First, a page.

The crisis and market sentiment


By Anne-Laure Delatte

Fundamental factors alone cannot explain the European crisis. A new OFCE working document shows the impact of market beliefs during this crisis. In this study, we search for where market sentiments are formed and through what channels they are transmitted. What is it that tipped market optimism over into pessimism? Our results indicate that: 1) there is a strong self-fulfilling dynamic in the European crisis: fear of default is precisely what leads to default, and 2) the small market for credit derivatives, credit default swaps (CDS), insurance instruments that were designed to protect against the risk of a borrower’s default, is the leading catalyst of market sentiment. This result should be of great concern to the politicians in charge of financial regulation, since the CDS market is opaque and concentrated, two characteristics that are conducive to abusive behaviour.

What role do investors play during a crisis? If massive sales of securities reveal the weaknesses of a certain business model, then it would be dangerous to limit them: it would be killing the messenger. But if these massive sales are triggered by a sudden turnaround in market sentiment, by investors’ panic and distrust of a State, then it is useful to understand how market beliefs are formed so as to better control them when the time comes.

To answer this question in the context of today’s European crisis, we have drawn on work on the crisis in the European Monetary System (EMS) in 1992-93, which has many common features with the current situation. At that time investors were skeptical about the credibility of the EMS and put it to the test by speculating against European currencies (sic). The pound sterling, the lira, the peseta, etc., were attacked in turn, and governments had to make concessions by devaluing their currency. At first this crisis puzzled economists, as they were unable to explain the link between the speculative attacks and fundamentals: firstly, the countries under attack did not all suffer from the same problems, and secondly, while the economic situation had deteriorated gradually, why had investors decided all of a sudden to attack one currency and not another? Finally, why did these attacks succeed? The answer was that the speculation was not determined solely by the economic situation (the “fundamentals”) but was instead self-fulfilling.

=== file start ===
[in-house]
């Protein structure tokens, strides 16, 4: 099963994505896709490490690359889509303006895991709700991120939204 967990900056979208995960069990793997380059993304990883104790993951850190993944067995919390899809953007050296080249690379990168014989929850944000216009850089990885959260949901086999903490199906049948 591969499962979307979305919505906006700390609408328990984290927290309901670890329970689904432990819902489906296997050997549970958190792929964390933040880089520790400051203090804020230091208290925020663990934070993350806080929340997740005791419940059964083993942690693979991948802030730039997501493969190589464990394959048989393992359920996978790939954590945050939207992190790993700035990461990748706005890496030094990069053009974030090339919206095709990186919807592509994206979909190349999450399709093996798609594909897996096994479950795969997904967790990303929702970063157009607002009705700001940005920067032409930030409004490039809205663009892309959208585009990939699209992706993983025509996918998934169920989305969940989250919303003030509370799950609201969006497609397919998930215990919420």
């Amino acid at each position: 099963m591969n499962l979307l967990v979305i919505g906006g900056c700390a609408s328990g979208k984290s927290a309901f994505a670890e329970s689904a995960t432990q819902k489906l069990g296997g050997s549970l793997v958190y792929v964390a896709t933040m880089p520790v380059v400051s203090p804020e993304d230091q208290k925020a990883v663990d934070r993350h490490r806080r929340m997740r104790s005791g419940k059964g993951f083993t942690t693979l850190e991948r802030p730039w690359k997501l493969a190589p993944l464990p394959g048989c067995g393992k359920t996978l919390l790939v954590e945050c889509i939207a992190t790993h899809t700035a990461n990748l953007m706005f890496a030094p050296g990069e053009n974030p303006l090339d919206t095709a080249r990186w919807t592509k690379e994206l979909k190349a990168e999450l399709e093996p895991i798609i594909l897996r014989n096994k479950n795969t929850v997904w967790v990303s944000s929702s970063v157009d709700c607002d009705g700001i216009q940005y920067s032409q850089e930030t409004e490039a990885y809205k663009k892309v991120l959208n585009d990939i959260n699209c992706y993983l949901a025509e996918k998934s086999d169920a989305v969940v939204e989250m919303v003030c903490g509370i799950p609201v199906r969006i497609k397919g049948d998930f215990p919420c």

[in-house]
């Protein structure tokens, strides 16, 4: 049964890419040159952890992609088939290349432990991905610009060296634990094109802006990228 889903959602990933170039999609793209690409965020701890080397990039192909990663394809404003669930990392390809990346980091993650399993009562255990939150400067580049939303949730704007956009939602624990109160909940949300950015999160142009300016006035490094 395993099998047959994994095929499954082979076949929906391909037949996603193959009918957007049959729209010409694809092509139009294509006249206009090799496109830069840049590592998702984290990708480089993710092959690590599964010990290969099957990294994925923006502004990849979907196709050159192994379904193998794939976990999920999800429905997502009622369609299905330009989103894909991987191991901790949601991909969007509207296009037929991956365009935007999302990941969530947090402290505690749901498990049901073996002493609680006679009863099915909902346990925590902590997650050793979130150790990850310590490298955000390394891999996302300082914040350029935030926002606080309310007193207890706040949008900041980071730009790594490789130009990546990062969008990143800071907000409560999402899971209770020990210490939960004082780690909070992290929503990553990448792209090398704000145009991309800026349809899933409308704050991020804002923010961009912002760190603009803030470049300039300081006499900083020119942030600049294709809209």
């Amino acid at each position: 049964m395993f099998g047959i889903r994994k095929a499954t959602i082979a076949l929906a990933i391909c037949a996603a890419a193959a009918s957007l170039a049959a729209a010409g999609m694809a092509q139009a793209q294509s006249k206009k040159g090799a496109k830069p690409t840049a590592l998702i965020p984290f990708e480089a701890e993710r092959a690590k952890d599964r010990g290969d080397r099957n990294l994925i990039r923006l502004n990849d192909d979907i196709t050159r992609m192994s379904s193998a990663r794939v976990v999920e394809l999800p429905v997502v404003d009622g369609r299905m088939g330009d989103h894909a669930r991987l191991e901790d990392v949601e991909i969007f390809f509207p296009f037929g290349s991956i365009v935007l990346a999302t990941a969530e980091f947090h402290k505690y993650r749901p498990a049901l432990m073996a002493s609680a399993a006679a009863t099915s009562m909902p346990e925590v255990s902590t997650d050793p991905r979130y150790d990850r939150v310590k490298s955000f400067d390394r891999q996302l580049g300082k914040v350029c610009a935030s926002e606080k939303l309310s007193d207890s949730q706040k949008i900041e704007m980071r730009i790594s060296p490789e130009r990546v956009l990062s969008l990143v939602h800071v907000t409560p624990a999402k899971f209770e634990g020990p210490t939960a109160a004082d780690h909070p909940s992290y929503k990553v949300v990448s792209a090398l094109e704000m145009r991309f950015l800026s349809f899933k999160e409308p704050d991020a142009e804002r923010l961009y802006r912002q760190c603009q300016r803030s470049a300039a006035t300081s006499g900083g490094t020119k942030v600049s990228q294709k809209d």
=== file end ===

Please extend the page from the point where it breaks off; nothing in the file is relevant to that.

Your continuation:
The same may well be the case today. If so, then the crisis in Spain, for example, would have its roots in the beliefs of investors: in 2011, as Spain had been designated the weakest link in the euro zone, investors sold their Spanish securities and pushed up borrowing rates. Interest payments ate into the government accounts, and the debt soared. Spain’s public deficit will be higher in 2012 than in 2011 despite its considerable austerity efforts. The crisis is self-fulfilling in that it validates investors’ beliefs a posteriori.